U.S. Mid-Amateur gives players a chance at national championship
LAKE FOREST, Ill. - In a year the golf world will be buzzing about Conway Farms Golf Club, a private club built over 209 acres of former farmland in the northern Chicago suburb of Lake Forest, as the PGA Tour brings the BMW Championship to its 7,000-yard layout.
Beginning Saturday however, the club hosts one of 13 national championships run by the United States Golf Association (USGA), with the U.S. Mid-Amateur Championship.
Except for the U.S. men's and women's Opens, the USGA primarily runs amateur events. The U.S. Amateur is the other high profile tournament the organization runs, a championship Erin Hills hosted last summer in advance of the 2017 U.S. Open.
The Mid-Amateur is a unique tournament, however. The U.S. Amateur is an event that helps determine the best amateur in the world, drawing players from overseas and the best college golfers in the U.S.
While the players are, by definition, amateurs, they are often soon-to-be professionals playing for high powered college programs. All they do is play golf. This led to the creation of the Mid-Am in 1980.
Three decades ago the USGA saw that amateurs who went into the work force after college were becoming less competitive in the U.S. Am. The true "amateur" was being phased out of national championship golf.
Since the first tournament in 1981, players ages 25 and up can now compete to win a national title against similar competition. Saturday and Sunday will feature two rounds of stroke play, broken up over Conway Farms and the championship's companion site, the recently renovated Knollwood Club.
Match play begins on Monday, culminating in a 36-hole final on Sept. 13.
The winner brings home the Robert T. Jones, Jr. Memorial Trophy and historically receives an invitation to play in The Masters at Augusta National Golf Club in the spring.
Wisconsin will be represented over the next week by three golfers who qualified for the championship:
- Nathan Colson, 29, Milwaukee: Played at Marquette and graduated in 2005 as Marquette University's all-time career scoring leader at 74.68. He averaged 73.66 a round in his senior year, the third best single-season total in program history. He has two of the top five all-time single season scoring averages. He also qualified for two U.S. Amateur Public Links championships.
- Andrew Grow, 26, Madison: Played two years at the University of Wisconsin following a prep career at Homestead High School in Mequon. He advanced to the third round of match play in the 2012 Wisconsin State Match Play Championship.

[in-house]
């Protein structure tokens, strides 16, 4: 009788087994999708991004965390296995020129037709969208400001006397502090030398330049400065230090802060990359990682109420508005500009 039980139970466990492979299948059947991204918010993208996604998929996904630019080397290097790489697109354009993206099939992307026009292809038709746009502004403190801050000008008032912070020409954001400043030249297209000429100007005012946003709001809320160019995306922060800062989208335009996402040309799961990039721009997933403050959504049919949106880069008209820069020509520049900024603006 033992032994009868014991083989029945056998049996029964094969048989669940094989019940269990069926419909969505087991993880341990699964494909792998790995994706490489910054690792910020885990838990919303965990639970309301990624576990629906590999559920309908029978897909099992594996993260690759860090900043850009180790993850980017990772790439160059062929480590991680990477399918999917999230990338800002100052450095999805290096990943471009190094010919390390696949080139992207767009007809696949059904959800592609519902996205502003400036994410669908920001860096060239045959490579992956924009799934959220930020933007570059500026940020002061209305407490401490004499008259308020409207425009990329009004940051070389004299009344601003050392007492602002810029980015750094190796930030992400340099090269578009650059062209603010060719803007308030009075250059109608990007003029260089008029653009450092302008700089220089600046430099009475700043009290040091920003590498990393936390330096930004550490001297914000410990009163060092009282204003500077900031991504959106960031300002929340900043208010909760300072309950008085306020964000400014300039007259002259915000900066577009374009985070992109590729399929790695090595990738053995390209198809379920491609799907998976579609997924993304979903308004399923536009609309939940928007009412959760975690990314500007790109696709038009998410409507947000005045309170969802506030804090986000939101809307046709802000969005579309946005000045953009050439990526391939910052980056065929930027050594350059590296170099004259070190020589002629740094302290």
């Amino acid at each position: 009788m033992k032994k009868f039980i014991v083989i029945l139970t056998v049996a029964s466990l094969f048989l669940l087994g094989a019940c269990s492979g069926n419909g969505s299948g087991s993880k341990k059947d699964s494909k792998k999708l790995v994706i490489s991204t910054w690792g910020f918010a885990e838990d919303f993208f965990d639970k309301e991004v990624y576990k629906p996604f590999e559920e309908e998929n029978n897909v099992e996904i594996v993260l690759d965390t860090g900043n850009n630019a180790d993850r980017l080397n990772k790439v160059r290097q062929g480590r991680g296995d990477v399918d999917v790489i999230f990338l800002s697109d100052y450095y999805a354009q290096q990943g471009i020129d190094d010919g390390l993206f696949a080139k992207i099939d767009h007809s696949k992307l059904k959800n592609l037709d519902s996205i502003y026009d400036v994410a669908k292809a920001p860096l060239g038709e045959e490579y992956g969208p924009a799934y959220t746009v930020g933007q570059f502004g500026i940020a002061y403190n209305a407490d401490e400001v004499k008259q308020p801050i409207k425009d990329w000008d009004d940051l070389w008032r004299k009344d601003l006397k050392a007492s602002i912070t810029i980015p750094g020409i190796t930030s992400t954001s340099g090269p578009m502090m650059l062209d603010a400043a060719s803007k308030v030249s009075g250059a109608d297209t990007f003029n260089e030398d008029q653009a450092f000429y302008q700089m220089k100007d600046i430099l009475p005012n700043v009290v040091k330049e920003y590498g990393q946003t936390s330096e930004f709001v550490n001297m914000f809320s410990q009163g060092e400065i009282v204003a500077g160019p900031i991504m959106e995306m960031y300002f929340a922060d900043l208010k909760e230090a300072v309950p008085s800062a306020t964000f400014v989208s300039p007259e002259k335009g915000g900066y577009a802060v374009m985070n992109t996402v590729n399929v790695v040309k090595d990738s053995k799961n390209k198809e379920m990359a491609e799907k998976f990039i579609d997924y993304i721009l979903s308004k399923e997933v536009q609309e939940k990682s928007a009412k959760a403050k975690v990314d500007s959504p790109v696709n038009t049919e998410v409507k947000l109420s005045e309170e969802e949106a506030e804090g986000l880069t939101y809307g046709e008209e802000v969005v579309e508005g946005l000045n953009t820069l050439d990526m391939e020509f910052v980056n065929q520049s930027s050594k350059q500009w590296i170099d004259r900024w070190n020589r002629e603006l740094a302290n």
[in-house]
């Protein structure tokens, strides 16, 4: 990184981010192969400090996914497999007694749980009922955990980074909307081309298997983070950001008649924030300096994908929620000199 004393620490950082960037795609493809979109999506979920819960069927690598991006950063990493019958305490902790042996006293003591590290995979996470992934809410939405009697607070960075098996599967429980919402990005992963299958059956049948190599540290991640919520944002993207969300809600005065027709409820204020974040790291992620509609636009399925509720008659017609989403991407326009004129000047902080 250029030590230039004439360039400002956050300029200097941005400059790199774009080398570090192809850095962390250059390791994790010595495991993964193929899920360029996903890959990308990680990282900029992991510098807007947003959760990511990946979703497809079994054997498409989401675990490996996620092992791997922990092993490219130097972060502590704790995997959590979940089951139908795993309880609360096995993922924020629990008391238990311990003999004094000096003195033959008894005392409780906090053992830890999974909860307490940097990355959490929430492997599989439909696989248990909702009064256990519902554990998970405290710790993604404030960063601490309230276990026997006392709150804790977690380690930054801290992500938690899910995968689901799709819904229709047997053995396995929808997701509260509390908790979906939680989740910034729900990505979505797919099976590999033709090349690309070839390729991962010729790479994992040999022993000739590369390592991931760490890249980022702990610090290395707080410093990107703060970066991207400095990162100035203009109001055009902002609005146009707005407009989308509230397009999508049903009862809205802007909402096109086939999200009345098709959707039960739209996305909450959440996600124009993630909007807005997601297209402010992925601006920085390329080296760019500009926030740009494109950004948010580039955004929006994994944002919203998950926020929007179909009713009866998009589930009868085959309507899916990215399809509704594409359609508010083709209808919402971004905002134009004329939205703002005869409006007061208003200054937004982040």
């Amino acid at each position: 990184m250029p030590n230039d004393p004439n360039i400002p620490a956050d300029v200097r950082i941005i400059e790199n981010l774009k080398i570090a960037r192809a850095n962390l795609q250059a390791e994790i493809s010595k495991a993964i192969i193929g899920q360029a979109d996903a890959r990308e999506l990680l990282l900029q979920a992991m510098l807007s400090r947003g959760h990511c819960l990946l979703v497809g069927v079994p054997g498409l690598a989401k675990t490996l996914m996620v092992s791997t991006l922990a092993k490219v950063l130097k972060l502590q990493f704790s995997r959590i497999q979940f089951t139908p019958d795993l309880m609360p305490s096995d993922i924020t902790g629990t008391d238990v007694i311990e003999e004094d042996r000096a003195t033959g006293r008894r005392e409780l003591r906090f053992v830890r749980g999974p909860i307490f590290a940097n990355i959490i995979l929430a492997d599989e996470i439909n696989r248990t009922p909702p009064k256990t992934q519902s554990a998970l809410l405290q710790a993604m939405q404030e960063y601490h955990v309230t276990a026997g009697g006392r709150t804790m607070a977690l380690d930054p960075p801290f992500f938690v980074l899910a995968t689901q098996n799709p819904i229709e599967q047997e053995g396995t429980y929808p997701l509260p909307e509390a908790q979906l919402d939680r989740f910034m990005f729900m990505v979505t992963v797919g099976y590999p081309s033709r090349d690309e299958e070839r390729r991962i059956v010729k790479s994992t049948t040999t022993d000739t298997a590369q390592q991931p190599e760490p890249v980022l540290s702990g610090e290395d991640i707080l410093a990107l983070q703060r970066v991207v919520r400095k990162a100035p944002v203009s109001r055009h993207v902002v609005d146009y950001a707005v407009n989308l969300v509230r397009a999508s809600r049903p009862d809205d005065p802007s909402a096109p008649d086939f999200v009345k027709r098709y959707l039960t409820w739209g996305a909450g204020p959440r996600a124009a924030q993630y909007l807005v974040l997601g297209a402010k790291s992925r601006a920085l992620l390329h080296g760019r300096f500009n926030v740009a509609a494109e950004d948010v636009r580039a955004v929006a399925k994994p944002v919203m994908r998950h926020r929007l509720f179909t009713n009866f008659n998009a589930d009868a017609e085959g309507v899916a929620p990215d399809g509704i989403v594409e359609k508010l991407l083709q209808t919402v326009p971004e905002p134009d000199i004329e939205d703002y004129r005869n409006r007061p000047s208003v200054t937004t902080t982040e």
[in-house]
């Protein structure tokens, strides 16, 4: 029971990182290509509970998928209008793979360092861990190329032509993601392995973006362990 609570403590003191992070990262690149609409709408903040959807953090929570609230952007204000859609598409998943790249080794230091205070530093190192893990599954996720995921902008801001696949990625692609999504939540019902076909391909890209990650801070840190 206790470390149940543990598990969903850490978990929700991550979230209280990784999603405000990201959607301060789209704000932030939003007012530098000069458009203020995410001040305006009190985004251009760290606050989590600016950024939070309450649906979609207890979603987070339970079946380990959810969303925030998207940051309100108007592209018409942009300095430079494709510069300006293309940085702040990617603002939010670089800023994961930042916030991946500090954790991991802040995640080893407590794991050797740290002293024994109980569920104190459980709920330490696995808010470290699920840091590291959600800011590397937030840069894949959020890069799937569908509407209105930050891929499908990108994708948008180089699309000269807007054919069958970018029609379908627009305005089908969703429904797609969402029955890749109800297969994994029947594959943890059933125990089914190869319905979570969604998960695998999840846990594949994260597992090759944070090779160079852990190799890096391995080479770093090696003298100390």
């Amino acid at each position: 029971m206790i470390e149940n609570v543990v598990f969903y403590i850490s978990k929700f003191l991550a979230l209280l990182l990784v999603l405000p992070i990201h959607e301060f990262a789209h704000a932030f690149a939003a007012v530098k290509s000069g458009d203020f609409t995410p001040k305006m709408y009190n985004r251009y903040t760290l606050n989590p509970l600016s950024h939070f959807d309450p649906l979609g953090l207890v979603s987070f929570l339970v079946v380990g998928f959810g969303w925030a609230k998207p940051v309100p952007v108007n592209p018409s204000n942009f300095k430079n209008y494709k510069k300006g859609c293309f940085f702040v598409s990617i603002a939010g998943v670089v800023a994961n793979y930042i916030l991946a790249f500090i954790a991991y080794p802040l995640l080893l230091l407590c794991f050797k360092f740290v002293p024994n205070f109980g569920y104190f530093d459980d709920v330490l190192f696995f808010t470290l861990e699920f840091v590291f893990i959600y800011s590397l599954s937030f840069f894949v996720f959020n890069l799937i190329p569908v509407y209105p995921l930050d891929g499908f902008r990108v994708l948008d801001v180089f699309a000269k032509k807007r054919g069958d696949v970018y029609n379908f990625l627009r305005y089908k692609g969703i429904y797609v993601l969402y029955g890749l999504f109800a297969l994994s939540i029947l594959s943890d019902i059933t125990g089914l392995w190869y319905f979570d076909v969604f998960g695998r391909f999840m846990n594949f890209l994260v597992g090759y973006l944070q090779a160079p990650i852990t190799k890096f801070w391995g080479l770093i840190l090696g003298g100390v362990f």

"This is the first year that I really had a lot of times where I could play more golf," Grow said.
- John Kestly, 50, Pewaukee: Won the Wisconsin State Golf Association Governor's Cup Championship in June at Geneva National Golf Club in Lake Geneva. Is a member of Westmoor Country Club in Brookfield.
The Mid-Am holds special significance for Kestly and Grow, who will be playing in their first national championship.
"I was extremely excited," Grow said. "It's my first USGA event and it's a national championship, so I was calling friends and family and letting them know that I qualified. They were excited as well.
"It's the biggest tournament that I can qualify for that's not a professional event or the U.S. Am. This is the U.S. Am without college players. I'm just really excited to be down there."
Grow was the medalist at the Aug. 13 qualifier at Maple Bluff Country Club, shooting a 4-under-par 67. Kestly tied with Colson for second, three shots back. It was Grow's first attempt at qualifying while Kestly broke through after four tries.
"I tried the U.S. Amateur twice, but I've given up on that because I can't really walk 36 holes and keep up with these college kids," Kestly said. "I'm probably one of the oldest guys in the field. Just to be able to say I played in national championship is pretty cool."
All three Wisconsin qualifiers are exactly the type of player the Mid-Am was created for. According to his LinkedIn profile, Colson is a manager at PricewaterhouseCoopers. Grow is a financial advisor with Waddell and Reed and Kestly is the vice president of Boehm-Madisen Lumber in Waukesha, a third generation family business started by Kestly's grandfather.
The field is still very strong, with a lot of U.S. Am and Mid-Am veterans, and none of the trio can be considered favorites to win. Their hope is to play well enough over the weekend to make the cut and advance to match play.
"They're going to be playing over 7,000 yards and the history of this tournament usually two or three over makes the cut, so you've got to shoot 73-73, 73-74, that's pretty tough for a course that long," Kestly said. "I may hit it 270. A lot of these 25 to 35 year old's are hitting it 320. It's a big advantage for the young guys. Hey, you know – I'm an old man!"
Grow is also approaching the tournament with a bit of humor.
"I expect to play well but I certainly don't expect to win the thing," he said with a chuckle. "I just really want to get though the stroke play portion and get to the match play. One you're in match play anything can really happen. I just want to play solid and get a tee time for Monday."
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